One in a continuing series spotlighting real estate markets in the region's communities.
Nothing can compare to a hike on a warm autumn day in Fort Washington State Park. Just you, 483 acres of woods, marsh, Wissahickon Creek, and an occasional flock of bird-watchers, binoculars trained on the tree tops of a nearby hill.
This is Whitemarsh Township, over the city line from Chestnut Hill and Andorra, and still, after more than three centuries, one of the most desirable addresses in Montgomery County.
"Buyers want to take advantage of the schools" - the Colonial School District, shared with Plymouth Township and the Borough of Conshohocken - "and location," says Gary Segal, of Keller Williams Real Estate in Blue Bell, who grew up in neighboring Springfield.
The location is a main draw for commuters and fun-seekers alike.
So close to the city that it was part of Philadelphia County for 80 years in the 18th century, Whitemarsh is just off Route 309, a quick hop to the Pennsylvania Turnpike and the Blue Route.
It's also on the Schuylkill River Trail from Center City to Valley Forge, so bicyclists are always welcome.
McNeil Consumer Healthcare, one of the county's largest private employers, is located here. So are six golf courses: Whitemarsh Valley Country Club; Sunnybrook Country Club; Green Valley Country Club; the Ace Club; and two courses of the Philadelphia Cricket Club.
Sheaff Lane "is one of the most desirable streets in Montgomery County, comparable to what you will find on the Main Line," Segal says. The Highlands and Hope Lodge are 18th-century mansions that are now popular museums.
Diversity of housing styles and prices is a major driver in Whitemarsh.
"You can buy a condo for $100,000 or a $5 million house," says Segal, although in today's market, homes above $2 million anywhere in the region are a tough sell.
"I don't know why that is," he says. "People seem to be shying away from the larger homes that were popular six to eight years ago. That may be more sensible."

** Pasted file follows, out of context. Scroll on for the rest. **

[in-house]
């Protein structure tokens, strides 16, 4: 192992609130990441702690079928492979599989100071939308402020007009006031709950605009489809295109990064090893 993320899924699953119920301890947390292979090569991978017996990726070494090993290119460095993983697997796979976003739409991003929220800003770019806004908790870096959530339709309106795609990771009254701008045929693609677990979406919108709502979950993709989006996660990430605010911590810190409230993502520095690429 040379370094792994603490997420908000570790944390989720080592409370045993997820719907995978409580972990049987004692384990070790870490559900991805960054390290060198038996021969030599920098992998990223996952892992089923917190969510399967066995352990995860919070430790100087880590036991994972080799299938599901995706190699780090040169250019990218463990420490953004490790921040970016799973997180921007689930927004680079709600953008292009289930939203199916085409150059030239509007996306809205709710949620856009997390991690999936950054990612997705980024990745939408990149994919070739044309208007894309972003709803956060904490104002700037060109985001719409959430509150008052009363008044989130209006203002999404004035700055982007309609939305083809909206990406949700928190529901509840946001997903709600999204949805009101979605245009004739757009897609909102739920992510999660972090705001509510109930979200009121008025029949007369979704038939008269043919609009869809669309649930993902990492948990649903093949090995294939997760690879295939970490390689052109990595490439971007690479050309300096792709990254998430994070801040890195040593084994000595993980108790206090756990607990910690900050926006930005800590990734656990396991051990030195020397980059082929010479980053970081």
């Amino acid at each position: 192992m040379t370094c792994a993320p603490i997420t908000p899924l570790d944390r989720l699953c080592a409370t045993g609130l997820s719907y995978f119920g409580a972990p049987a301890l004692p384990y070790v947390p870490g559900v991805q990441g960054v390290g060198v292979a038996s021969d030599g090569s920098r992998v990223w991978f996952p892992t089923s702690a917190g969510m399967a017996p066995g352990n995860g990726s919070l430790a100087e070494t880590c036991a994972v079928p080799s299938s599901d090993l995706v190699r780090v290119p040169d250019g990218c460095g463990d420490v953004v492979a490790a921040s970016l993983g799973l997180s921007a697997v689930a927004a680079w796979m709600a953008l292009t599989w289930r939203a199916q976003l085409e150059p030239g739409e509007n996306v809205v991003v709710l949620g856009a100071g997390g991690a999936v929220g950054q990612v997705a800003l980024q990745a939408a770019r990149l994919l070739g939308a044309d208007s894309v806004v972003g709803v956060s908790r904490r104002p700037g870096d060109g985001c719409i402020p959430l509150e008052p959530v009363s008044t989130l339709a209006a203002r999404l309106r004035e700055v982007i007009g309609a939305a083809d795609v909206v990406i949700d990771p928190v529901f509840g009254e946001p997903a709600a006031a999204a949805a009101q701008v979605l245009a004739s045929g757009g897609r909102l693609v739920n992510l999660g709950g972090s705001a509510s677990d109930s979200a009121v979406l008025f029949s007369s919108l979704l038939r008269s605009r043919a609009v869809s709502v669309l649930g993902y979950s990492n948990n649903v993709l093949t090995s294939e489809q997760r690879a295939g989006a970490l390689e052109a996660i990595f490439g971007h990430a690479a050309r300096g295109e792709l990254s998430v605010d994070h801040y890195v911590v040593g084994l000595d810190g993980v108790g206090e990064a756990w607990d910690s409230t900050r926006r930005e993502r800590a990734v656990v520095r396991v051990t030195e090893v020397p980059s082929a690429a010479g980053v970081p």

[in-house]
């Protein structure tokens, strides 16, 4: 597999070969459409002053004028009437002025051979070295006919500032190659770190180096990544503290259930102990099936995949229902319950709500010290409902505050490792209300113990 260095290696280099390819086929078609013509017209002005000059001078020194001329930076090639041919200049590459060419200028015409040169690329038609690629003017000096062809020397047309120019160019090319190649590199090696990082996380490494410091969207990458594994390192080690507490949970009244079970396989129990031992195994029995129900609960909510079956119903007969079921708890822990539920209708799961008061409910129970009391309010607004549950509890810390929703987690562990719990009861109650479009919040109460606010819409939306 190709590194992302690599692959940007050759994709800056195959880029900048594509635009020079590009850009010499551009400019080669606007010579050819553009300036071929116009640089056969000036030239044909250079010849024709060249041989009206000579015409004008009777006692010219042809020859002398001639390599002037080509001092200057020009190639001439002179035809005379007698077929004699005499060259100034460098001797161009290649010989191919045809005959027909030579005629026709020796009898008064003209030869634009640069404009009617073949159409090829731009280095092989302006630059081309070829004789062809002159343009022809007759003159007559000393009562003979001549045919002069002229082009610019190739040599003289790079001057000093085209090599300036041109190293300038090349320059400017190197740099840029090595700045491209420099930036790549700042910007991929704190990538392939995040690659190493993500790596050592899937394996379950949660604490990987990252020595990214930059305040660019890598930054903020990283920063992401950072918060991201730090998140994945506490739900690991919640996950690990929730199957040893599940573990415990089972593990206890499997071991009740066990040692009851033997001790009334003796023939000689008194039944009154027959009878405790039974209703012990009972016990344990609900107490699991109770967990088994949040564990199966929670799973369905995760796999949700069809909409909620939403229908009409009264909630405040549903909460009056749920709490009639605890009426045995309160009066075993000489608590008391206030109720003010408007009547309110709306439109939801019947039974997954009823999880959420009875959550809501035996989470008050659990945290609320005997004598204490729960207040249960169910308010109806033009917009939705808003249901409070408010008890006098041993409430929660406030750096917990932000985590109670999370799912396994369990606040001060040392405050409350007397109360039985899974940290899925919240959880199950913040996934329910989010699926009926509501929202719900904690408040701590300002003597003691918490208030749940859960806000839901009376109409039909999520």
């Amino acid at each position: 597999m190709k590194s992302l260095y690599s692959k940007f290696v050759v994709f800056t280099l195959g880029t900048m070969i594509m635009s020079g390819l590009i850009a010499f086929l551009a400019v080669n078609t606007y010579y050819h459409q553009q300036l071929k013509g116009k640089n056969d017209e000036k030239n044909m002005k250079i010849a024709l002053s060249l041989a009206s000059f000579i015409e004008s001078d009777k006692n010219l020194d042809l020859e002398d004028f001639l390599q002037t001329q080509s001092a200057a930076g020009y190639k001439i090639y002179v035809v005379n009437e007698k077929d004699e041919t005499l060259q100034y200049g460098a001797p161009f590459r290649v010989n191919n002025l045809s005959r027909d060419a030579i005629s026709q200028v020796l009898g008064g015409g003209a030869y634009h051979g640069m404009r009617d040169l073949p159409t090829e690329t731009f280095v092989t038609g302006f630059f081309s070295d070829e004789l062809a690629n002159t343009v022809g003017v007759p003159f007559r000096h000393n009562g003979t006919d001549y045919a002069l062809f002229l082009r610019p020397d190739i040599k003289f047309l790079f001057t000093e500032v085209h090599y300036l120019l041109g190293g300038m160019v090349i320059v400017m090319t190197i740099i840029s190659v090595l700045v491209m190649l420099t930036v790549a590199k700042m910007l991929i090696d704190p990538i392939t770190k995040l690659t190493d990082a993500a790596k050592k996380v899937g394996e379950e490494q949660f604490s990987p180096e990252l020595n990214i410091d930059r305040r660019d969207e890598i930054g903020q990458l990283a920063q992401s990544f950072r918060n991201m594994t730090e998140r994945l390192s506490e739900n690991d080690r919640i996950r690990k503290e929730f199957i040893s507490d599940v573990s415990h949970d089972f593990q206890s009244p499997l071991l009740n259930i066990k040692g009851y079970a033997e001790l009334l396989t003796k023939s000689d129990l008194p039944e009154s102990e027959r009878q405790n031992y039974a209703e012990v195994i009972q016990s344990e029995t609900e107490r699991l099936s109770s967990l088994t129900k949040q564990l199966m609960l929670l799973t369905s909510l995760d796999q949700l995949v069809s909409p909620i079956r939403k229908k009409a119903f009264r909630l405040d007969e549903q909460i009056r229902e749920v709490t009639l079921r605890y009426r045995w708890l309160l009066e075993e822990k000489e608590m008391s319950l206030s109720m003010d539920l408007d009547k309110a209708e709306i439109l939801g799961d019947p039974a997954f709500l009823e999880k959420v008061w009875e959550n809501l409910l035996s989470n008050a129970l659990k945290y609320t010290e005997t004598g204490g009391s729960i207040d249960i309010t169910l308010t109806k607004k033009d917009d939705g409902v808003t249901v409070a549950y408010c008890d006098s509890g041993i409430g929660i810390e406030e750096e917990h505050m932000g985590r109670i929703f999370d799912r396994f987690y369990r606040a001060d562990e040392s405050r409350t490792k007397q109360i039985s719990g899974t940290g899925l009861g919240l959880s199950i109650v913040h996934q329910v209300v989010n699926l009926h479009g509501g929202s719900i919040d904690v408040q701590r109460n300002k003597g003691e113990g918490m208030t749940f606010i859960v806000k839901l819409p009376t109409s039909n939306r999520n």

Whitemarsh's newer and higher-priced homes are closer to Blue Bell, he says, while condos and much of the multifamily housing sits along Ridge Pike between Andorra and Conshohocken.
Much of the local housing stock is single-family detached, built from the 1950s through the 1970s. Neighborhoods radiate off Route 73 and Germantown Pike, filled with houses on smaller lots.
"After World War II, Whitemarsh experienced a building boom," says Diane Williams, an agent with Weichert Realtors in Blue Bell who sells in the township.
"Then in late 1991, when the Blue Route was completed, there was another increase in building," she says, adding that light-industrial development also benefited from the construction of Route 476.
There is some new residential construction here, Williams says, including Whitemarsh Station, 2,618-square-foot single-family detached homes built by Sal Paone, with prices ranging from $529,000 to $555,000.
"Luxurious carriage houses" are being constructed, Williams says, by Judd Builders at the Reserve at Creekside in Flourtown, surrounded by the Cricket Club golf courses and Sunnybrook. Prices for the 2,652- to 3,100-square-foot homes are $554,900 to $670,000.
Williams says there are a few individual lots with new construction, and townhouses in the $350,000 range at Spring Mill Crossing, being built by the Borkowski family out of Conshohocken.
The higher-priced homes can be attributed to the high cost of land, Williams says, although the average sale price over the last year was $412,205, with 16 sales a month and, at that pace, four months' inventory.
Being close to Conshohocken and its younger population is beneficial to Whitemarsh, Segal says, because it provides first-time buyers trading up from apartments.
Whitemarsh's Lafayette Hill section is the most popular among buyers in a town where it's much easier to be a real estate agent than in many other towns in the area, Segal says.
"Houses there sell in a heartbeat," he says, with the sweet spot from $300,000 to $400,000.
Although suburban, Whitemarsh has large estates and horse farms, Williams notes.
Especially Erdenheim Farm on Stenton Avenue.
Breathtaking at sunset.
Population: 17,349 (2010)
Median household income: $102,007
Area: 14.7 square miles
Settlements in the last three months: 50
Homes for sale: 79
Average days on market: 53
Median sale price: $412,205
Housing stock: 6,372 units, ranging from 18th-century vintage to new construction
School district: Colonial